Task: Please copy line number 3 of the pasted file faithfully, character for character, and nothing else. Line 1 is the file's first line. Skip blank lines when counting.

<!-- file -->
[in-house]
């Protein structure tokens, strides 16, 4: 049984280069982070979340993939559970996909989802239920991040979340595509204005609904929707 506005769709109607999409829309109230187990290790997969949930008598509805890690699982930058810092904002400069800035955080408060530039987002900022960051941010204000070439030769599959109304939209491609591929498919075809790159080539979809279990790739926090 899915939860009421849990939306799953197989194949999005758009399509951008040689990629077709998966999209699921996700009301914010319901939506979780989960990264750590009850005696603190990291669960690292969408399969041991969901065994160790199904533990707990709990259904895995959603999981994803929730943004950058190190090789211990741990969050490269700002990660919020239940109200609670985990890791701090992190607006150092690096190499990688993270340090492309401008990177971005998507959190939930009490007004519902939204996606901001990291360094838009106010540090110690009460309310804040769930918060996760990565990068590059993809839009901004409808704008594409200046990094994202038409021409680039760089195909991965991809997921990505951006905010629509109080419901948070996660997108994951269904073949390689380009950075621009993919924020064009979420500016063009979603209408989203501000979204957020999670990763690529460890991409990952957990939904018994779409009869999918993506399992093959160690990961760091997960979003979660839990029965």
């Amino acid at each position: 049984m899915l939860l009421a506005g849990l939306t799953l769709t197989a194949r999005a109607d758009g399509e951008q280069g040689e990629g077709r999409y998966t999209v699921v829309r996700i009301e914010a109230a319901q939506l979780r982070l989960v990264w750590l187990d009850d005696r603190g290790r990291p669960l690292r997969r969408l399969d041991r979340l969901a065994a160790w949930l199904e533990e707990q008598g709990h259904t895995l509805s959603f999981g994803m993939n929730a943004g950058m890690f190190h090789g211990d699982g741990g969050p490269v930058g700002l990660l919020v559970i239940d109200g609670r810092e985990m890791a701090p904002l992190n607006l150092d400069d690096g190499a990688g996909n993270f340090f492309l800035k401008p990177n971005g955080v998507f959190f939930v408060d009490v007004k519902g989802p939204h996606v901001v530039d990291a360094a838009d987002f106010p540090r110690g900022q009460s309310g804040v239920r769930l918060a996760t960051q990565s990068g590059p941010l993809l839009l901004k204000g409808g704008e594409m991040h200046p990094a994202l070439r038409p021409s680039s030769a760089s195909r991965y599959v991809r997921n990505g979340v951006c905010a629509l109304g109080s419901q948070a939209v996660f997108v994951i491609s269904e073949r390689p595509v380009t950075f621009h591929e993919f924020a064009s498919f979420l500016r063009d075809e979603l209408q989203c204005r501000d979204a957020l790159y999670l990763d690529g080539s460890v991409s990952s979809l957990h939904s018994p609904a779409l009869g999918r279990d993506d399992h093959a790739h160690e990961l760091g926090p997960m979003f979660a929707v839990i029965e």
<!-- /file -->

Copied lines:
């Amino acid at each position: 049984m899915l939860l009421a506005g849990l939306t799953l769709t197989a194949r999005a109607d758009g399509e951008q280069g040689e990629g077709r999409y998966t999209v699921v829309r996700i009301e914010a109230a319901q939506l979780r982070l989960v990264w750590l187990d009850d005696r603190g290790r990291p669960l690292r997969r969408l399969d041991r979340l969901a065994a160790w949930l199904e533990e707990q008598g709990h259904t895995l509805s959603f999981g994803m993939n929730a943004g950058m890690f190190h090789g211990d699982g741990g969050p490269v930058g700002l990660l919020v559970i239940d109200g609670r810092e985990m890791a701090p904002l992190n607006l150092d400069d690096g190499a990688g996909n993270f340090f492309l800035k401008p990177n971005g955080v998507f959190f939930v408060d009490v007004k519902g989802p939204h996606v901001v530039d990291a360094a838009d987002f106010p540090r110690g900022q009460s309310g804040v239920r769930l918060a996760t960051q990565s990068g590059p941010l993809l839009l901004k204000g409808g704008e594409m991040h200046p990094a994202l070439r038409p021409s680039s030769a760089s195909r991965y599959v991809r997921n990505g979340v951006c905010a629509l109304g109080s419901q948070a939209v996660f997108v994951i491609s269904e073949r390689p595509v380009t950075f621009h591929e993919f924020a064009s498919f979420l500016r063009d075809e979603l209408q989203c204005r501000d979204a957020l790159y999670l990763d690529g080539s460890v991409s990952s979809l957990h939904s018994p609904a779409l009869g999918r279990d993506d399992h093959a790739h160690e990961l760091g926090p997960m979003f979660a929707v839990i029965e």